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Note that this is NOT a "better-than" discussion.

I'm a Java programmer, and it makes me feel incredibly dumb not to know how to do very much C++ file IO.

I need to make very simple adapter for XML parsers, just like code below says

In Java, I could just use:

BufferedReader reader = new BufferedReader(
  new InputStreamReader(xmlInputStream));

String xml = "";
String line = null;
while ((line = reader.readLine()) != null) {
  xml += line + "\n";

return xmlParser11.parse(xml);

Biggest question for me is what to do with this reader in C++

Thanks very much!

edit cutted ;)

share|improve this question
So, how come your first two scentences are almost identical to those of this question? –  Björn Pollex Apr 20 '11 at 13:45
I used that quiestion as "introduction" to my own –  dantuch Apr 20 '11 at 13:49
This question explains IO in C++ quite well. With which part are you having trouble? –  Björn Pollex Apr 20 '11 at 13:49
What is xmlParser11.parse()? –  Dhaivat Pandya May 11 '11 at 22:53

7 Answers 7

up vote 4 down vote accepted

To give a gentler introduction, the following C++ code is mimicking your Java code as much as sensible:

#include <iostream>
#include <fstream>
#include <string>
int main()
    std::ifstream xmlInputStream("input.xml"); // or istringstream or istream
    std::string xml;
    std::string line;
    while(getline(xmlInputStream, line))
        xml += line + "\n";
    //return xmlParser11.parse(xml);
    std::cout << xml << '\n';

But of course one doesn't have to loop to read an input stream into a string in C++: the input stream can be represented as a pair of iterators, which can be used in many different ways:

#include <iostream>
#include <fstream>
#include <string>
#include <iterator>
int main()
    std::ifstream xmlInputStream("input.xml");
    std::istreambuf_iterator<char> beg(xmlInputStream), end;
    std::string xml(beg, end);
    std::cout << xml << '\n';

But often a temporary string object is not even needed: a C++ parser could operate on an input stream or on a pair of iterators directly.

share|improve this answer
Wow, great. Can I use pointer to ifstream in place of giving name of file? If yes - how? –  dantuch Apr 20 '11 at 14:31
The usual idiom would be to use a reference to the istream base class of ifstream. That way, you can also read other types of input streams. –  James Kanze Apr 20 '11 at 14:42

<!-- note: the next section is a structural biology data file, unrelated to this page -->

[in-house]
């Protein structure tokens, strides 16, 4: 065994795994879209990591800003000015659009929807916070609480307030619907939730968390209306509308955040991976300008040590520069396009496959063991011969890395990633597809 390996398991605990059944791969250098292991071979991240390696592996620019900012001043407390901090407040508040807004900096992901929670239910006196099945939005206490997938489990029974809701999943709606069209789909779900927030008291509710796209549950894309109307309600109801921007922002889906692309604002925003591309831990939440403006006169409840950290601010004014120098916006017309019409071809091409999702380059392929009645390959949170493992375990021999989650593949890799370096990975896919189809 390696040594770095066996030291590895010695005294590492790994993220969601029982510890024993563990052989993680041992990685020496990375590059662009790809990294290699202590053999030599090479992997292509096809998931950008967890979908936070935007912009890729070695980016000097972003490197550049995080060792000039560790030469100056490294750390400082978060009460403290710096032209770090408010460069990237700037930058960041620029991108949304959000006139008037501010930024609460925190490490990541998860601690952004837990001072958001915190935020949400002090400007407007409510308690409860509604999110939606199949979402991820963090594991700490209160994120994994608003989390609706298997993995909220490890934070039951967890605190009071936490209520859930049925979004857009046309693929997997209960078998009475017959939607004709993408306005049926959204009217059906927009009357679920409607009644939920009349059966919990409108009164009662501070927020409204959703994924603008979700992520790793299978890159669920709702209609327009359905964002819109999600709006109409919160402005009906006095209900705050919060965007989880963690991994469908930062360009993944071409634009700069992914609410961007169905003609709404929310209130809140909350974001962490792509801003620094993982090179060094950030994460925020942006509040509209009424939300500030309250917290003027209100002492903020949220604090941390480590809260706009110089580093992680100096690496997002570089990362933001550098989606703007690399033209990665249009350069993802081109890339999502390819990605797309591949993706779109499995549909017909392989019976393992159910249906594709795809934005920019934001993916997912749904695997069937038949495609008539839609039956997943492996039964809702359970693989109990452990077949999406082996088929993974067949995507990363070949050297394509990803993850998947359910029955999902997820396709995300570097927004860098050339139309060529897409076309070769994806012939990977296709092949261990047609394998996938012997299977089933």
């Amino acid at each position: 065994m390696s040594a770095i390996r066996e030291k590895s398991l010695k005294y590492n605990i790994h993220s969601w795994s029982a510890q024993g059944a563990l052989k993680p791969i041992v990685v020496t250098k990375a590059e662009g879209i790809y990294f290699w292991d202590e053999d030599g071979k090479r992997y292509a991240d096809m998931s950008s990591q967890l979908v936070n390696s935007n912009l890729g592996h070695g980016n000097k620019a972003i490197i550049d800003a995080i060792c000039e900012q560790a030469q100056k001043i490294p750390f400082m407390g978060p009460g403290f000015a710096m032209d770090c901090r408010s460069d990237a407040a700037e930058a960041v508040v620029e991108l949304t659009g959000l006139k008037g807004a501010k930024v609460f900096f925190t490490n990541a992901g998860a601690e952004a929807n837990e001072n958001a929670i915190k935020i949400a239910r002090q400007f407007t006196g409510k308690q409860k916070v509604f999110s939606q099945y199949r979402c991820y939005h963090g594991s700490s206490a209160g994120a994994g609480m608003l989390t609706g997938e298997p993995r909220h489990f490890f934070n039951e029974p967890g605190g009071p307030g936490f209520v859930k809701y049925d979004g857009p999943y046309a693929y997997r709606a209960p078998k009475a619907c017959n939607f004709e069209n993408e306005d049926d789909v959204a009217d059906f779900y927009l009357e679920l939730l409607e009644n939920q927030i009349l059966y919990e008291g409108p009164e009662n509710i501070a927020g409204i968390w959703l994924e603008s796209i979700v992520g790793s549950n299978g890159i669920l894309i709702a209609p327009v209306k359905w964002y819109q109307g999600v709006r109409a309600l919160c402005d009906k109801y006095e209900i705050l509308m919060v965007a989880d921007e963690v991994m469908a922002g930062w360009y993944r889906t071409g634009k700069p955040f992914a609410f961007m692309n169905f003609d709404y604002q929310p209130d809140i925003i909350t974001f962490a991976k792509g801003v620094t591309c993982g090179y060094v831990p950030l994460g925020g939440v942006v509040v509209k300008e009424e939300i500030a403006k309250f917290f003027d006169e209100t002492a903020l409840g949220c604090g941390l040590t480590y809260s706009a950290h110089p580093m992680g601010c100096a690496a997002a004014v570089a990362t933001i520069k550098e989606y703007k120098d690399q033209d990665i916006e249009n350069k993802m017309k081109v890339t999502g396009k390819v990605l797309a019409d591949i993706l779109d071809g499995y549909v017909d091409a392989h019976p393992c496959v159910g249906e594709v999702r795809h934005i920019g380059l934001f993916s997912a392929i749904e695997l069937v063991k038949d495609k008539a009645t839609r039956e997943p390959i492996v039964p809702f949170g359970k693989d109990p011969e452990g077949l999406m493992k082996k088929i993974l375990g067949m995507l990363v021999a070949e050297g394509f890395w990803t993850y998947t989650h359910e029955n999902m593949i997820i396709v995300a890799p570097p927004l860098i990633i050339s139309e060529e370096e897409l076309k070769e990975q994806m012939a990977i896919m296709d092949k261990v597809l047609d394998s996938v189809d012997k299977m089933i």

@dantuch you'd pass a reference to istream into your function, like so: std::string StreamToString(std::istream& stream). Then it can be called as StreamToString(xmlInputStream) or even StreamToString(std::cin). –  Cubbi Apr 20 '11 at 14:48
Cubbi big thanks for big help. Can you please take a look at edit in my question? –  dantuch Apr 20 '11 at 16:00
@dantuch: There are a few things a C++ programmed would do differently, but the main issue is that like many Java programmers, you're misusing new and generating memory leaks both times. Try not using it at all: ideone.com/YaaCw –  Cubbi Apr 20 '11 at 16:57

If you are reading from a file, you could do it like this:

std::ifstream file("myfile.xml");
std::stringstream xml;

std::copy(std::istreambuf_iterator<char>(file), std::istreambuf_iterator<char>(), 

This will read the entire file into the std::stringstream xml, including line-breaks and all (like in your sample-code). You can then access it as an std::string using xml.str().

share|improve this answer
I think you wanted to write either istream_iterator<string> or istream_iterator<char> and same for ostream_iterator. Remember these are class templates, and so require type arguments! –  Nawaz Apr 20 '11 at 14:09
Not only that, but they will remove all white space. Using streambuf_iterator would be a better solution, but in the end, reading a file just to initialize a stringstream doesn't sound like a good idea to me. –  James Kanze Apr 20 '11 at 14:29
@Nawaz, @James: Thanks, fixed. –  Björn Pollex Apr 20 '11 at 14:55

This is using STL -- did you mean to ask about C++ or do you want the C equivalent (i.e. using fopen, fread etc)?

// main.cpp
#include <iostream>
#include <fstream>
#include <string>
using namespace std;

int main() {
  string line;
  string xml;